However, most researchers now believe that children’s inherited temperament has more influence on their personality than their position in the family. And—good news for parents—your child-raising style has more impact than birth order effects. [**]

That's because birth order effects aren't pre-ordained. They're the child's reaction to the situation in which the child finds herself. So you as the parent can change that situation to some degree. No, you can't give your child the mental or physical maturity of her older brother, who always wins at games. But you can work to really see and value each child as an individual, making sure that each child gets the attention he needs, regardless of where he falls in the birth order.

The three articles below will help you offer each child the support to help counteract birth order effects.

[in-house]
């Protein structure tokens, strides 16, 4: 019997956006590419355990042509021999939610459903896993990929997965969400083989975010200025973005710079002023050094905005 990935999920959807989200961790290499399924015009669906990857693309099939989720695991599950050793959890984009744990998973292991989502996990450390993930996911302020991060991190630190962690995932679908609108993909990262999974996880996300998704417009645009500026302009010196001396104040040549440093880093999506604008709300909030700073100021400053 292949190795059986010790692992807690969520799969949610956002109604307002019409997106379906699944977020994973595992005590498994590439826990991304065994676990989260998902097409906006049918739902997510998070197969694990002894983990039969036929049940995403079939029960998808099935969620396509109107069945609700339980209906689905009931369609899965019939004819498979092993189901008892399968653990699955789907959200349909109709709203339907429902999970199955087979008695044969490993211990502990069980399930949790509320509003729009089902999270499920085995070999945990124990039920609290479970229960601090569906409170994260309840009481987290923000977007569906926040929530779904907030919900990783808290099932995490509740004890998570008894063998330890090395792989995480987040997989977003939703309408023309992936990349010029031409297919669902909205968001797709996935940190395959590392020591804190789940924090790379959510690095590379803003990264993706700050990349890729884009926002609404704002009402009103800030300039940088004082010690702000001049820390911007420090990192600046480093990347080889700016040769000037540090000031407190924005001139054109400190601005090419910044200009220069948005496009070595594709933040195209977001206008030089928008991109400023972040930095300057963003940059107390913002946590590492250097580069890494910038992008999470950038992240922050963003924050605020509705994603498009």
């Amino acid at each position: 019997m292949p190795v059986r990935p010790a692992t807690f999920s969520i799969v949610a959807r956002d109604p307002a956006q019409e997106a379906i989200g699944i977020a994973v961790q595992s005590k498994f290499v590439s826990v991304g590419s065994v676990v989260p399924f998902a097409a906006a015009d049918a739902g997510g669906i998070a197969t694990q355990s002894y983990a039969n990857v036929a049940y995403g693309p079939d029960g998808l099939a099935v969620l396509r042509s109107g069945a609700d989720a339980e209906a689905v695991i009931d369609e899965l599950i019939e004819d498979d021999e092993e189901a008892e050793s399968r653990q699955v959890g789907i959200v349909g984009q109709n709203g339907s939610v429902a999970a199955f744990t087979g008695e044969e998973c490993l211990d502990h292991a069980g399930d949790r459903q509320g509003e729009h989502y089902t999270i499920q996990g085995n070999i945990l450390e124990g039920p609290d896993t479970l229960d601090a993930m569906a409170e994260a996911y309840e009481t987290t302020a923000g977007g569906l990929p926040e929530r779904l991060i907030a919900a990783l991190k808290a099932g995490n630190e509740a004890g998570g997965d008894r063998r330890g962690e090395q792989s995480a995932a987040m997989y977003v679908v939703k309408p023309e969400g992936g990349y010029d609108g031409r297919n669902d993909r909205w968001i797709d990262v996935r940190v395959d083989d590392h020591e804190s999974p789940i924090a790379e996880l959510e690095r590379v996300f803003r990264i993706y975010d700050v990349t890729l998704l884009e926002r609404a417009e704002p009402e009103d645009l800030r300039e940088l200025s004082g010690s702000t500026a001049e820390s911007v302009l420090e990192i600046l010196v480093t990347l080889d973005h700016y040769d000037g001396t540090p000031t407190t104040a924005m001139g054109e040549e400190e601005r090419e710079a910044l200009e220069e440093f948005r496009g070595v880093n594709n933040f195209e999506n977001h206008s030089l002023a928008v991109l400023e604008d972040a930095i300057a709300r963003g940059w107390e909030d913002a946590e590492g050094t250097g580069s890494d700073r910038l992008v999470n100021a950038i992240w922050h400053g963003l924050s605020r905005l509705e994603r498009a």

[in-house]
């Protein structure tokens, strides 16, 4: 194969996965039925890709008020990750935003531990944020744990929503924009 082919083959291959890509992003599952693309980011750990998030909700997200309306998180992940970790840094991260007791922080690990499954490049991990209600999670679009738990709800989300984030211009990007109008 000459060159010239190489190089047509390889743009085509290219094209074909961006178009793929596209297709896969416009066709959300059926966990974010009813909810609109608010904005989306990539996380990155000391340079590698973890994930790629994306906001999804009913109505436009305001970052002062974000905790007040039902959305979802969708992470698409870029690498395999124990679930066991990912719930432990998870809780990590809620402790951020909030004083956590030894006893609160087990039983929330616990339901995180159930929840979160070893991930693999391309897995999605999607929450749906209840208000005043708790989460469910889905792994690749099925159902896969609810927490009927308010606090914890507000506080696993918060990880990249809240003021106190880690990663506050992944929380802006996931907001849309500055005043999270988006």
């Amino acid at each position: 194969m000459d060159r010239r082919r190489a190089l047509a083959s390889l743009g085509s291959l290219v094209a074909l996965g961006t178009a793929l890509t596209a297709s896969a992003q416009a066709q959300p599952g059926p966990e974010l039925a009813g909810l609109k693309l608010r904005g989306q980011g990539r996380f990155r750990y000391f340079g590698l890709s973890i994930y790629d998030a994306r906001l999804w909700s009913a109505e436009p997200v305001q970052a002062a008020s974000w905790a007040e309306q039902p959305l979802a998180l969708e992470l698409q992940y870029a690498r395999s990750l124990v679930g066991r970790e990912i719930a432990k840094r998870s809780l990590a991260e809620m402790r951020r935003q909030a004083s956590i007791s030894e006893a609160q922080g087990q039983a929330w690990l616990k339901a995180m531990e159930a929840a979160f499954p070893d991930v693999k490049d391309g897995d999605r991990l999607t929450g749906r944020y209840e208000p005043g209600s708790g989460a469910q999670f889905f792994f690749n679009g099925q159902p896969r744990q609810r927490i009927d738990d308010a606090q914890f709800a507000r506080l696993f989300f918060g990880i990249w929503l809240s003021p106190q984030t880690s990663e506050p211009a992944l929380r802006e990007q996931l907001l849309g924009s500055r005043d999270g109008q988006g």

Supporting Your Oldest Child  

It’s hard to be the big sib. If your three year old is your youngest, she probably gets babied. If she’s your oldest, by contrast, you probably expect much more of her, because she seems so much bigger than the youngest. Right? That’s one reason that oldest children are often described as responsible, sensitive, perfectionistic, and a bit more anxious than their siblings. 

Supporting Your Youngest Child  

Younger sibs often idolize and copy their older sibs. But being younger usually means they can't compete, and it's not unusual for younger sibs to get demoralized trying to “keep up.” How can you support your younger child when he gets frustrated? And how can you help a child who worships his big sibling but often gets pushed around?

Preventing Middle Child Syndrome  

The combination of less parental responsiveness and the “identity crisis” of not having a specific role in the family can make middle children feel less valued, so they may act out to get attention. Unfortunately, that often annoys parents, who throw up their hands in dismay at their middle child's defiance, rather than realizing that it's a cry for connection.

 


[**] Jefferson T., Herbst J. H., McCrae R. R. (1998). "Associations between birth order and personality traits: Evidence from self-reports and observer ratings". Journal of Research in Personality 32 (4): 498–509.